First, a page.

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<b>AppendOnlyFileHowto: Contents</b><br>&nbsp;&nbsp;&nbsp;&nbsp;<a href="#General Information">General Information</a><br>&nbsp;&nbsp;&nbsp;&nbsp;<a href="#Log rewriting">Log rewriting</a><br>&nbsp;&nbsp;&nbsp;&nbsp;<a href="#Wait... but how does this work?">Wait... but how does this work?</a><br>&nbsp;&nbsp;&nbsp;&nbsp;<a href="#How durable is the append only file?">How durable is the append only file?</a>
<h1 class="wikiname">AppendOnlyFileHowto</h1>
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&iuml;&raquo;&iquest;= Append Only File HOWTO =<h2><a name="General Information">General Information</a></h2>Append only file is an alternative durability option for Redis. What this mean? Let's start with some fact:<br/><br/><ul><li> For default Redis saves snapshots of the dataset on disk, in a binary file called dump.rdb (by default at least). For instance you can configure Redis to save the dataset every 60 seconds if there are at least 100 changes in the dataset, or every 1000 seconds if there is at least a single change in the dataset. This is known as &quot;Snapshotting&quot;.</li><li> Snapshotting is not very durable. If your computer running Redis stops, your power line fails, or you write killall -9 redis-server for a mistake, the latest data written on Redis will get lost. There are applications where this is not a big deal. There are applications where this is not acceptable and Redis <b>was</b> not an option for this applications.</li></ul>
What is the solution? To use append only file as alternative to snapshotting. How it works?<br/><br/><ul><li> It is an 1.1 only feature.</li><li> You have to turn it on editing the configuration file. Just make sure you have &quot;appendonly yes&quot; somewhere.</li><li> Append only files work this way: every time Redis receive a command that changes the dataset (for instance a SET or LPUSH command) it appends this command in the append only file. When you restart Redis it will first <b>re-play</b> the append only file to rebuild the state.</li></ul>
<h2><a name="Log rewriting">Log rewriting</a></h2>As you can guess... the append log file gets bigger and bigger, every time there is a new operation changing the dataset. Even if you set always the same key &quot;mykey&quot; to the values of &quot;1&quot;, &quot;2&quot;, &quot;3&quot;, ... up to 10000000000 in the end you'll have just a single key in the dataset, just a few bytes! but how big will be the append log file? Very very big.<br/><br/>So Redis supports an interesting feature: it is able to rebuild the append log file, in background, without to stop processing client commands. The key is the command <a href="BGREWRITEAOF.html">BGREWRITEAOF</a>. This command basically is able to use the dataset in memory in order to rewrite the shortest sequence of commands able to rebuild the exact dataset that is currently in memory.<br/><br/>So from time to time when the log gets too big, try this command. It's safe as if it fails you will not lost your old log (but you can make a backup copy given that currently 1.1 is still in beta!).<h2><a name="Wait... but how does this work?">Wait... but how does this work?</a></h2>Basically it uses the same fork() copy-on-write trick that snapshotting already uses. This is how the algorithm works:<br/><br/><ul><li> Redis forks, so now we have a child and a parent.</li><li> The child starts writing the new append log file in a temporary file.</li><li> The parent accumulates all the new changes in an in-memory buffer.</li><li> When the child finished to rewrite the file, the parent gets a signal, and append the in-memory buffer at the end of the file generated by the child.</li><li> Profit! Now Redis atomically renames the old file into the new one, and starts appending new data into the new file.</li></ul>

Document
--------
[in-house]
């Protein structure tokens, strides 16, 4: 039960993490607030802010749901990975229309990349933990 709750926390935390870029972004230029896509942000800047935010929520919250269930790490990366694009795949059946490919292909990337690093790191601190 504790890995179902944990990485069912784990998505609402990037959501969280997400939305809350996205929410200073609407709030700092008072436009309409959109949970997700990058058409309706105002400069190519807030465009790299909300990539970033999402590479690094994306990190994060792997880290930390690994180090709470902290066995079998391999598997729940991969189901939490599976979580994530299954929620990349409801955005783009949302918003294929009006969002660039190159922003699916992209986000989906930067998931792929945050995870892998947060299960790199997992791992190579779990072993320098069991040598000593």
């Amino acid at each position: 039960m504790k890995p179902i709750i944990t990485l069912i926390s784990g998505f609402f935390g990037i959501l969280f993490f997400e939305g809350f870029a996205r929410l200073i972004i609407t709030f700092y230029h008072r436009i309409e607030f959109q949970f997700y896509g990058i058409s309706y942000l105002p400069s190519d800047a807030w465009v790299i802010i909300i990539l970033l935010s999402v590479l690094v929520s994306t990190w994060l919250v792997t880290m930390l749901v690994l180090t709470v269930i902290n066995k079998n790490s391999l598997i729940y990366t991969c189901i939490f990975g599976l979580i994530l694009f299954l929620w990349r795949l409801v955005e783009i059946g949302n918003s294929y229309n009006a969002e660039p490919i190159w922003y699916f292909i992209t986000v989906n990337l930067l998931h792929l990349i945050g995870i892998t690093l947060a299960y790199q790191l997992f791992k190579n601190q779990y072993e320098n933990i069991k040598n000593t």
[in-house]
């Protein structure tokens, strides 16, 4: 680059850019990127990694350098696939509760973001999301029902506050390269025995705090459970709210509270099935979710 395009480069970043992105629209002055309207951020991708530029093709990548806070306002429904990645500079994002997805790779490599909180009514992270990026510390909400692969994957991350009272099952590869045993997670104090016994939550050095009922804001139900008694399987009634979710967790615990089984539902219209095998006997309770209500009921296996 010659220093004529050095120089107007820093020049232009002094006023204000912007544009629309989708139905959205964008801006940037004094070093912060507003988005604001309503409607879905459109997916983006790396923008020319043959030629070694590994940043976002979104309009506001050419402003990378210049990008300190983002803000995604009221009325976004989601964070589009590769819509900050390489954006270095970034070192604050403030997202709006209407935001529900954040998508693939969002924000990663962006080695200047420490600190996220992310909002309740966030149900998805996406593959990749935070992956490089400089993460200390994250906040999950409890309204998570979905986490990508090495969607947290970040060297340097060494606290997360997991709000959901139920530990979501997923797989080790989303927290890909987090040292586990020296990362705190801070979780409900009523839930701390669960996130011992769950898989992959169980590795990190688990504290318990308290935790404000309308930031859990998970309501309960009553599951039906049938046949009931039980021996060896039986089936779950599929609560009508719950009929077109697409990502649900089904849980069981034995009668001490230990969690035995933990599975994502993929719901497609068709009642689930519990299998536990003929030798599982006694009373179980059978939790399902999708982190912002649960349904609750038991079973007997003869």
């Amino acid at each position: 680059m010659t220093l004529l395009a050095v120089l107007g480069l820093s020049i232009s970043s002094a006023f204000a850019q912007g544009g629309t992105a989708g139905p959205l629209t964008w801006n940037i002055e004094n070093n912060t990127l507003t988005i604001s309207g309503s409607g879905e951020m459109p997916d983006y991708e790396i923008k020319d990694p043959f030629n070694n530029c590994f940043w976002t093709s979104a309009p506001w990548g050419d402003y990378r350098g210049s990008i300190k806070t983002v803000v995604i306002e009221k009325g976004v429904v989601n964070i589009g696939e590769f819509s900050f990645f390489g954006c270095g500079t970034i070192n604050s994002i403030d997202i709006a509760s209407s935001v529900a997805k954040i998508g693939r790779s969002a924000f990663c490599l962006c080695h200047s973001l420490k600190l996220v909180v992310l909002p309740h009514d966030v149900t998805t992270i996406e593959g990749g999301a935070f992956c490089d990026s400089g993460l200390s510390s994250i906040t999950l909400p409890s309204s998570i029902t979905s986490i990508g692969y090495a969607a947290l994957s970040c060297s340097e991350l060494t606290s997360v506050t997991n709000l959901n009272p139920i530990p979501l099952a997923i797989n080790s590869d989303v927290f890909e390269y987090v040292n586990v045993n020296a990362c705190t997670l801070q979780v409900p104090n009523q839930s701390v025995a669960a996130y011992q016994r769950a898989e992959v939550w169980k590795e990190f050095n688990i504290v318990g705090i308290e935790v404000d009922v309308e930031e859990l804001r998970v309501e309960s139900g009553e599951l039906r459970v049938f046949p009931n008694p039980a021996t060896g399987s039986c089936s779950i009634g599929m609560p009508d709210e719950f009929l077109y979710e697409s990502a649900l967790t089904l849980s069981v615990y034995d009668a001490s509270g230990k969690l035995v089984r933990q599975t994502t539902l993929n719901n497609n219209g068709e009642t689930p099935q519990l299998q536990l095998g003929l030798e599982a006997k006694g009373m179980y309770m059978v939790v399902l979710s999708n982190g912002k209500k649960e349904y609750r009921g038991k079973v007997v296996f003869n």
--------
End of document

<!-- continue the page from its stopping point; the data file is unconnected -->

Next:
<h2><a name="How durable is the append only file?">How durable is the append only file?</a></h2>Check redis.conf, you can configure how many times Redis will fsync() data on disk. There are three options:<br/><br/><ul><li> Fsync() every time a new command is appended to the append log file. Very very slow, very safe.</li><li> Fsync() one time every second. Fast enough, and you can lose 1 second of data if there is a disaster.</li><li> Never fsync(), just put your data in the hands of the Operating System. The faster and unsafer method.</li></ul>
Warning: by default Redis will fsync() after <b>every command</b>! This is because the Redis authors want to ship a default configuration that is the safest pick. But the best compromise for most datasets is to fsync() one time every second.